“I don’t have a Bucket List. Bucket Lists just make you depressed.” – Joan Mutchler
My mom says happiness is about learning – or maybe choosing – to be content where you are right now.
So I must be a glutton for misery, because I have at least 80. Things to Do in New Zealand, Things to Do in South Dakota, Things to Do Before I’m 31, Things to Do Before I Die. Best Travel Books To Read, Favorite Films To Inspire Wanderlust, Iconic Foods To Eat In This Lifetime.
They’re just so convincing, those long lists and big dreams. So easy to imagine and scribble down on paper. Like the New Year’s resolutions I compile each January, they hover around me like butterflies: inviting in appearance, more difficult to catch.
Joan may be on to something. As I stare down the next 365 days, do I dare add another list to my collection? Or do I voluntarily recognize how flighty all these pieces of paper can become? Should we continue to describe our future in bullet points, or should we let ourselves face it with open, un-bucketed arms?
Unable to decide, I made a list. . .
Reasons Not To Bucket List:
- It causes FOMO. Not the kind you joke about over a tantalizing restaurant menu, but the kind psychologists worry is destabilizing modern generations. The kind exacerbated by social media, where previously private Bucket Lists are now shared and compared. Fear Of Missing Out is real, and a BL does nothing if not remind us of exactly what we’re missing out on.
- It turns into a competition. Like New Year’s resolutions, BLs are created for personal enrichment. Ongoing contribution means we can tick things off when we’re 64. Add them when we’re 96. But when writing turns into winning, we race through BLs with a fear that leads to regret and the unnecessary weight of failure.
- It’s not always subjective. Personal enrichment is personal. Yet easy access to the internet’s 100,000 BLs (approximate number) can distract us from the simplicity of our own deeply entrenched goals, and convince us to pursue tasks we wouldn’t otherwise. Energy better applied to that itching idea will be wasted on something someone else said we “must do.”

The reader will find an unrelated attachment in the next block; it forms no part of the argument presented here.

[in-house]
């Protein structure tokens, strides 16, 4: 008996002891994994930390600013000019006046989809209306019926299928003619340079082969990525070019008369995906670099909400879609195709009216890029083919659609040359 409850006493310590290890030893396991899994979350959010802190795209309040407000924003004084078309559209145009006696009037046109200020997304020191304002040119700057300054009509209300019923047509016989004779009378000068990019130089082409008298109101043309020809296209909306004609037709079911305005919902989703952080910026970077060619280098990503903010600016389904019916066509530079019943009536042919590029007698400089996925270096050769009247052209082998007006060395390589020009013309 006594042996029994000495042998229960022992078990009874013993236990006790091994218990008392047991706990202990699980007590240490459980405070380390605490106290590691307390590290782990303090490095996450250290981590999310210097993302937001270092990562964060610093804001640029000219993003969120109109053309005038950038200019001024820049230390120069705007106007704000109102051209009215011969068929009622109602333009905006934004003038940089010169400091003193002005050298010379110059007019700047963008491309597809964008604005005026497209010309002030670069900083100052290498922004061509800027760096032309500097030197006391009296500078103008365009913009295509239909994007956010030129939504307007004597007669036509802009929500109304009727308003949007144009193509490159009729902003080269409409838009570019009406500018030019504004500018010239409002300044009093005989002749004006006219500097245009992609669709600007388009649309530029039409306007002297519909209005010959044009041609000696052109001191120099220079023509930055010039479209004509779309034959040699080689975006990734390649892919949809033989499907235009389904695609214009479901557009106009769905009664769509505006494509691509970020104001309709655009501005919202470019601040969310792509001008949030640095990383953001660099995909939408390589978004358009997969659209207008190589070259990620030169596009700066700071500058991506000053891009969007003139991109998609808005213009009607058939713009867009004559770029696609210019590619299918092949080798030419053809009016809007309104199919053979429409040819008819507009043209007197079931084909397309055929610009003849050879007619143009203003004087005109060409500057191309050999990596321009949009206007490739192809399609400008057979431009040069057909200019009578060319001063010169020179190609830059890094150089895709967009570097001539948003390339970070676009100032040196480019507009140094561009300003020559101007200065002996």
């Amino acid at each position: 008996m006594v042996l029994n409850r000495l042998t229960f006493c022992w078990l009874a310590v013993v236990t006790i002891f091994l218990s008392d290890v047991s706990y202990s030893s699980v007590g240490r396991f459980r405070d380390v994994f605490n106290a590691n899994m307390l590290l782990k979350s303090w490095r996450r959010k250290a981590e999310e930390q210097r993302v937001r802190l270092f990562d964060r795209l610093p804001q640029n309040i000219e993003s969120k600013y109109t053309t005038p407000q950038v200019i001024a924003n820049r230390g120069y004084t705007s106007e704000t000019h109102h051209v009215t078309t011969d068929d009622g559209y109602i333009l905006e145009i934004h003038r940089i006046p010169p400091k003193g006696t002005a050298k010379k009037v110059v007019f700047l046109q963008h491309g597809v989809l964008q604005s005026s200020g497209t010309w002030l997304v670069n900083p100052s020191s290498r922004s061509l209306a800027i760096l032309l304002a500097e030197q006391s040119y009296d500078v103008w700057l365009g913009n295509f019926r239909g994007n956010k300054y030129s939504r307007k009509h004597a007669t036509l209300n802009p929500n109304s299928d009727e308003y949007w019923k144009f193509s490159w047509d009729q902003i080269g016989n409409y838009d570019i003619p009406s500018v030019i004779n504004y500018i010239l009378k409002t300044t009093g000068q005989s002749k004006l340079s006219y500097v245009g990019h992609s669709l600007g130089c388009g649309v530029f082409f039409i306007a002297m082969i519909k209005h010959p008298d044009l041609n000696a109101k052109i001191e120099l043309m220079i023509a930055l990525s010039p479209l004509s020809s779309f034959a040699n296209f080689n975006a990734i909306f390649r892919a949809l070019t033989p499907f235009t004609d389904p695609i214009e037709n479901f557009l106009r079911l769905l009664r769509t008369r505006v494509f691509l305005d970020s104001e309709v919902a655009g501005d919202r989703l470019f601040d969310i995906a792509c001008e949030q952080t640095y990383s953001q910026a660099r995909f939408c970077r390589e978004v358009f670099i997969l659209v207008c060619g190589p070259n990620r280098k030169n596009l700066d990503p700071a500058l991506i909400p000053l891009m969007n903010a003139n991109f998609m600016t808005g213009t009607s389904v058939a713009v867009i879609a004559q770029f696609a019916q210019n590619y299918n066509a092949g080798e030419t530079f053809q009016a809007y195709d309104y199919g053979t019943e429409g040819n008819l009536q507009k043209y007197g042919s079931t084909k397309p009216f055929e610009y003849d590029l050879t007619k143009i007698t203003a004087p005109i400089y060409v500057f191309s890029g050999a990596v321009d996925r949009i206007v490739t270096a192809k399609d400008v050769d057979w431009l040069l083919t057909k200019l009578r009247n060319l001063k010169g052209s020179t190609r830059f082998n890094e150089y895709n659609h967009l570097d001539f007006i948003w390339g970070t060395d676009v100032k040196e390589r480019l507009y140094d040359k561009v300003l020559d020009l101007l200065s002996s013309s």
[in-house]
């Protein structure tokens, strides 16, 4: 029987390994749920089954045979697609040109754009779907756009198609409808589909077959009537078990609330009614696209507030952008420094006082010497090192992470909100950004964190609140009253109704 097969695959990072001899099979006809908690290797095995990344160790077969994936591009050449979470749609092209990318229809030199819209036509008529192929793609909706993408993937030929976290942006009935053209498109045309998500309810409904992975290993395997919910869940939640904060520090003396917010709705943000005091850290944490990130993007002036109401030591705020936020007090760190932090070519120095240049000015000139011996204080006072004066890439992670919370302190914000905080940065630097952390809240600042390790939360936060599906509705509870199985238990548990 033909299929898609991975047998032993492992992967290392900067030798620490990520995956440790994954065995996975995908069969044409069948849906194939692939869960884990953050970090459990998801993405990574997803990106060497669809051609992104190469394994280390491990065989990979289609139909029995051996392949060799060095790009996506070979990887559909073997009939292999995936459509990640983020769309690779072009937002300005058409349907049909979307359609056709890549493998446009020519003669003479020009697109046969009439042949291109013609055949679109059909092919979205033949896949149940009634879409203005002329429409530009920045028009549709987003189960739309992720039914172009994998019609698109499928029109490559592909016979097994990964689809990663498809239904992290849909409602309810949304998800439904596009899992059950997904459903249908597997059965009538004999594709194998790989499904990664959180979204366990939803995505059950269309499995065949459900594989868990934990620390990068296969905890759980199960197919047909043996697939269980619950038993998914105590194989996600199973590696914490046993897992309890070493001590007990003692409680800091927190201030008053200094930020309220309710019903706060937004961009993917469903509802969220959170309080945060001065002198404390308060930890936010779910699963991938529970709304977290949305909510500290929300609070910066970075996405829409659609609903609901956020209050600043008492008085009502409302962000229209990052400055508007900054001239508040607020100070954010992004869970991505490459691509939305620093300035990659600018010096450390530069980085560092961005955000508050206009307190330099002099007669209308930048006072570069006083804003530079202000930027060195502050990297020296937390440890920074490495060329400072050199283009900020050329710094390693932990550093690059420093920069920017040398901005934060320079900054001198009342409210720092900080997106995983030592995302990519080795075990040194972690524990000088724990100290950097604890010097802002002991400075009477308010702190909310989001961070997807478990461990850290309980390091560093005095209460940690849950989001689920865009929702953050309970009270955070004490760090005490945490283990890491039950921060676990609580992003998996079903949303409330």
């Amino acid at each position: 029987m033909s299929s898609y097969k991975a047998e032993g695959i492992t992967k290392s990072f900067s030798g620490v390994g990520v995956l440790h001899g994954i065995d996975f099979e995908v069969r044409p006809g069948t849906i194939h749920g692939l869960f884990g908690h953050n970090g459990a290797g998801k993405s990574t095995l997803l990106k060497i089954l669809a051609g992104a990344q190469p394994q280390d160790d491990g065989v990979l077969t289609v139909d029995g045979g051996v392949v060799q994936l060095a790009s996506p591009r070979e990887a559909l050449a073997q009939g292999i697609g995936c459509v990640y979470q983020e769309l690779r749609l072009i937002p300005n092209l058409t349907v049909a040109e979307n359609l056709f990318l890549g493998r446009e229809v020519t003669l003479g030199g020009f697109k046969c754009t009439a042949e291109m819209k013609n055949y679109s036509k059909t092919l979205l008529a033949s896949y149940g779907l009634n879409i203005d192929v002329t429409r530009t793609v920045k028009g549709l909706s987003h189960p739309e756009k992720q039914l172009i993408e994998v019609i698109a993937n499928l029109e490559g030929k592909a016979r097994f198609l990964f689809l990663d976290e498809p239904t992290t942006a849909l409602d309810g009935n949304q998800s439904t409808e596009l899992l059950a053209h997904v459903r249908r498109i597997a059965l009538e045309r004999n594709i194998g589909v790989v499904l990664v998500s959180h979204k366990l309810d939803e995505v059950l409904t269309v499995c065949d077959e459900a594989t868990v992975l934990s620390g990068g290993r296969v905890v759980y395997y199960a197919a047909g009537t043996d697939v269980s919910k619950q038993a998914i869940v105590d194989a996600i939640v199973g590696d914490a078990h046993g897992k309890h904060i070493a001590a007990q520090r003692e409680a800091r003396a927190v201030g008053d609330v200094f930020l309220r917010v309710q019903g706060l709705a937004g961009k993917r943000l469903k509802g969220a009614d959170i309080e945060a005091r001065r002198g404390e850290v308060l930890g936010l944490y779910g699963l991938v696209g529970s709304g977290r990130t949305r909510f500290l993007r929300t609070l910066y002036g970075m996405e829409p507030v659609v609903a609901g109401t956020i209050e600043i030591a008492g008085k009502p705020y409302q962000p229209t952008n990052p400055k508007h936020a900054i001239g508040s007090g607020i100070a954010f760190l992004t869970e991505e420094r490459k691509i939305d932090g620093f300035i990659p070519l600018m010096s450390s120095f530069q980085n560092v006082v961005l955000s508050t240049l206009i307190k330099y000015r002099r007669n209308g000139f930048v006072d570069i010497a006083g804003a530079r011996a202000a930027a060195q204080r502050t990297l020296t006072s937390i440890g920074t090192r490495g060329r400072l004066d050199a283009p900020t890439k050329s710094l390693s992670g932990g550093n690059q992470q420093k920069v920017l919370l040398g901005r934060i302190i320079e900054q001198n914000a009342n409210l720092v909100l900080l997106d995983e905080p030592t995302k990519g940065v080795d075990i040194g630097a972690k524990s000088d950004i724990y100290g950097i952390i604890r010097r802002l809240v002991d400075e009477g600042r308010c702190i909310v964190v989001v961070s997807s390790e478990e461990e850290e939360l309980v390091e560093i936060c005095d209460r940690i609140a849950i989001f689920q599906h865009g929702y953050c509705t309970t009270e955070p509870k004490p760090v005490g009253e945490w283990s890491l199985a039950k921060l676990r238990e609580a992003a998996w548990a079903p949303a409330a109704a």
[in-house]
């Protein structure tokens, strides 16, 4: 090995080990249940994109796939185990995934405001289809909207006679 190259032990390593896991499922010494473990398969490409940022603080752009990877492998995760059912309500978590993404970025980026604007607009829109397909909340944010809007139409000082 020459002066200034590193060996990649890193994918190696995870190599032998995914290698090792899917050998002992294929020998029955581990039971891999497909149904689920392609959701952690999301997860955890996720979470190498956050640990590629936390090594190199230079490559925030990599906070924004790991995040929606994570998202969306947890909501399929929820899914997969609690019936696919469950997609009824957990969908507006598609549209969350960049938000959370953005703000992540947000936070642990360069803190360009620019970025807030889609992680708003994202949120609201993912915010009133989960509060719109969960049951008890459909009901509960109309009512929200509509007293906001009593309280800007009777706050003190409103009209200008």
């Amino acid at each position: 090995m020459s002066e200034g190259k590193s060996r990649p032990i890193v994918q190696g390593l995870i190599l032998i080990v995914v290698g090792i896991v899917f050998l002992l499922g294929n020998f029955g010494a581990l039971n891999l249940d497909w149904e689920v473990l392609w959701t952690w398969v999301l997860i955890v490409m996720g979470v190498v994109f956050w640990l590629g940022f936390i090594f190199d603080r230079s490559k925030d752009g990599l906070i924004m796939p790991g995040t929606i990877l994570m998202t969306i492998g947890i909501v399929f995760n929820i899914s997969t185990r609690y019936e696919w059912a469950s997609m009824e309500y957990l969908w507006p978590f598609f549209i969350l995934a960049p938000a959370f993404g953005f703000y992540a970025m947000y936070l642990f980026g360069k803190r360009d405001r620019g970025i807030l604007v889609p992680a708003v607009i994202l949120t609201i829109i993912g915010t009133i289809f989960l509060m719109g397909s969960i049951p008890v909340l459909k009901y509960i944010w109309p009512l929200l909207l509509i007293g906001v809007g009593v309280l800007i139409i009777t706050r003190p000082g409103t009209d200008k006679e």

- It skews our expectations. If my mother is right, and happiness is an action, then we need to start seeking it in the smallest of daily experiences before we can discover it in big BL entries, such as “Become President.” Huge expectations are difficult to exceed; spend too much time focused on their accomplishment, and we miss the journeys on which they take us.
Reasons To Bucket List:
- It expands the horizons of our reality. So no, “Become President” may be a lot less achievable than “Walk the Great Wall of China.” But that’s the entire purpose of a BL: to encourage past difficulties, to motivate through actualities, to promise beyond all hopes. The only limitation for the list should be the passion we have toward achieving dreams.
- It gives us eternal inspiration. The world doesn’t end when you turn 30, have children or buy a house. BLs can be steady companions through each era of our lives, combining naive childhood dreams with unexpected adult wishes. When practiced with a heart of awe, they may actually have the power to make us younger.
- It can be all ours. While it’s completely acceptable to borrow items from other BLs, never forget that yours is yours. Complete it in pictures, cover it in glitter; add the loftiest schemes you can think of, or fill it with the simplest of daily activities. Put a name to every thought you’ve ever had, and fill in the blanks here. This treasure is 100% totally completely significantly no one else’s.
- It reminds us of ‘why.’ The same psychologists studying FOMO understand the positive mental health benefits of having goals. Their pursuit should give us clarity, peace, a sense of focus. Something as grand as a BL, which stretches across countries and decades, clearly outlines the direction we want to spend our lives traveling in. And this, in turn, gives us a reason to wake up each morning.
This year, do what works for you. Write a ream of Bucket Lists, or burn them all in a public display and never pen another list again. Freewheel it until the urge passes. Either way, we’ll all be searching for happiness together. Happy New Year !
Photo credit: Queenstown Paraflights